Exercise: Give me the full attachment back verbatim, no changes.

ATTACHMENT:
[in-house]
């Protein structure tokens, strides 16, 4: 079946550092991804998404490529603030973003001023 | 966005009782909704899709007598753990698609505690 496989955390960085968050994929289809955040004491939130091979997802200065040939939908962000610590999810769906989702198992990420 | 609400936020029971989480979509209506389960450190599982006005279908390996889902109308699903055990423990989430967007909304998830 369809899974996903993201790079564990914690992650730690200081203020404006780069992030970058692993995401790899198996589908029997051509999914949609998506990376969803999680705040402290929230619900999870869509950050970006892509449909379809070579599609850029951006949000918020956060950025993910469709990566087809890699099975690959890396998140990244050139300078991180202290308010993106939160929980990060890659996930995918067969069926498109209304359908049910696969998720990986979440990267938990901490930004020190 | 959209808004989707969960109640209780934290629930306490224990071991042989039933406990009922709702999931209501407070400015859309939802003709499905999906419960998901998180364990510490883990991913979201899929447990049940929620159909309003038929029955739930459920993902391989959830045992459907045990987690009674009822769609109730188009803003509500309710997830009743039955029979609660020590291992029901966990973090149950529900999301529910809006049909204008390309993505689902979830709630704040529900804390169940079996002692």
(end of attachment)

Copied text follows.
[in-house]
């Protein structure tokens, strides 16, 4: 079946550092991804998404490529603030973003001023 | 966005009782909704899709007598753990698609505690 496989955390960085968050994929289809955040004491939130091979997802200065040939939908962000610590999810769906989702198992990420 | 609400936020029971989480979509209506389960450190599982006005279908390996889902109308699903055990423990989430967007909304998830 369809899974996903993201790079564990914690992650730690200081203020404006780069992030970058692993995401790899198996589908029997051509999914949609998506990376969803999680705040402290929230619900999870869509950050970006892509449909379809070579599609850029951006949000918020956060950025993910469709990566087809890699099975690959890396998140990244050139300078991180202290308010993106939160929980990060890659996930995918067969069926498109209304359908049910696969998720990986979440990267938990901490930004020190 | 959209808004989707969960109640209780934290629930306490224990071991042989039933406990009922709702999931209501407070400015859309939802003709499905999906419960998901998180364990510490883990991913979201899929447990049940929620159909309003038929029955739930459920993902391989959830045992459907045990987690009674009822769609109730188009803003509500309710997830009743039955029979609660020590291992029901966990973090149950529900999301529910809006049909204008390309993505689902979830709630704040529900804390169940079996002692």